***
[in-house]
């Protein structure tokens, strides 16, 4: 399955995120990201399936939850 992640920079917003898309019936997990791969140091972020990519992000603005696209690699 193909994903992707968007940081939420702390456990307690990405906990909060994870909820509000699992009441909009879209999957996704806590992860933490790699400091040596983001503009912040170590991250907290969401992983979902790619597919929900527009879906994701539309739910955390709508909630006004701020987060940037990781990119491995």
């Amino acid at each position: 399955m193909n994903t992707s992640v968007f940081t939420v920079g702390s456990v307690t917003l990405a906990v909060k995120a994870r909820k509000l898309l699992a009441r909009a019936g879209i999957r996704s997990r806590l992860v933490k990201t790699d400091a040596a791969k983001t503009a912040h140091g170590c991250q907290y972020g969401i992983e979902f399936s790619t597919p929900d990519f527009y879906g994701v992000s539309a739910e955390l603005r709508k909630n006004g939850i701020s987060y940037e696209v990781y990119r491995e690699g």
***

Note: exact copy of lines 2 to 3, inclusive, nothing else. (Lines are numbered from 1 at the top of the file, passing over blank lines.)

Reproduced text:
């Protein structure tokens, strides 16, 4: 399955995120990201399936939850 992640920079917003898309019936997990791969140091972020990519992000603005696209690699 193909994903992707968007940081939420702390456990307690990405906990909060994870909820509000699992009441909009879209999957996704806590992860933490790699400091040596983001503009912040170590991250907290969401992983979902790619597919929900527009879906994701539309739910955390709508909630006004701020987060940037990781990119491995």
């Amino acid at each position: 399955m193909n994903t992707s992640v968007f940081t939420v920079g702390s456990v307690t917003l990405a906990v909060k995120a994870r909820k509000l898309l699992a009441r909009a019936g879209i999957r996704s997990r806590l992860v933490k990201t790699d400091a040596a791969k983001t503009a912040h140091g170590c991250q907290y972020g969401i992983e979902f399936s790619t597919p929900d990519f527009y879906g994701v992000s539309a739910e955390l603005r709508k909630n006004g939850i701020s987060y940037e696209v990781y990119r491995e690699g």